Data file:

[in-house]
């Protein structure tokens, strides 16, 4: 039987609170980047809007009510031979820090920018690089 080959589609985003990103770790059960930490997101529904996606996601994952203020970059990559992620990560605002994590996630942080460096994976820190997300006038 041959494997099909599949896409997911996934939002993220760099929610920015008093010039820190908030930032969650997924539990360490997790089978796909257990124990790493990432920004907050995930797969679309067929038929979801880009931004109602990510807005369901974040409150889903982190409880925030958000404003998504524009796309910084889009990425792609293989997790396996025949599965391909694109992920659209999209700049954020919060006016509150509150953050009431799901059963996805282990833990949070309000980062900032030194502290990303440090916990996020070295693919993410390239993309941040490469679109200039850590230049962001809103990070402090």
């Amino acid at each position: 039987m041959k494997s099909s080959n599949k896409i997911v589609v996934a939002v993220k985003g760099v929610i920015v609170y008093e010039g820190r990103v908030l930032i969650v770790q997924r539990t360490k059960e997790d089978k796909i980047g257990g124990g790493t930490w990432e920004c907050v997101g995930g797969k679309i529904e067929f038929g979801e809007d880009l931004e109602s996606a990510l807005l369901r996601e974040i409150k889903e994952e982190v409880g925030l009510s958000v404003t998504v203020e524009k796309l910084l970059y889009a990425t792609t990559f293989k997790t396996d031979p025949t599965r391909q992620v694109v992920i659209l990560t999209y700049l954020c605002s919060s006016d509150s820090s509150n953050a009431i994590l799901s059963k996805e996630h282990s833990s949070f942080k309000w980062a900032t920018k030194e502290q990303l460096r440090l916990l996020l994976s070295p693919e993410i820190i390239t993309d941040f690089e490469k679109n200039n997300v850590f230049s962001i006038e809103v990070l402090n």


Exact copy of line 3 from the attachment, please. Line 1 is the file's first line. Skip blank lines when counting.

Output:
């Amino acid at each position: 039987m041959k494997s099909s080959n599949k896409i997911v589609v996934a939002v993220k985003g760099v929610i920015v609170y008093e010039g820190r990103v908030l930032i969650v770790q997924r539990t360490k059960e997790d089978k796909i980047g257990g124990g790493t930490w990432e920004c907050v997101g995930g797969k679309i529904e067929f038929g979801e809007d880009l931004e109602s996606a990510l807005l369901r996601e974040i409150k889903e994952e982190v409880g925030l009510s958000v404003t998504v203020e524009k796309l910084l970059y889009a990425t792609t990559f293989k997790t396996d031979p025949t599965r391909q992620v694109v992920i659209l990560t999209y700049l954020c605002s919060s006016d509150s820090s509150n953050a009431i994590l799901s059963k996805e996630h282990s833990s949070f942080k309000w980062a900032t920018k030194e502290q990303l460096r440090l916990l996020l994976s070295p693919e993410i820190i390239t993309d941040f690089e490469k679109n200039n997300v850590f230049s962001i006038e809103v990070l402090n």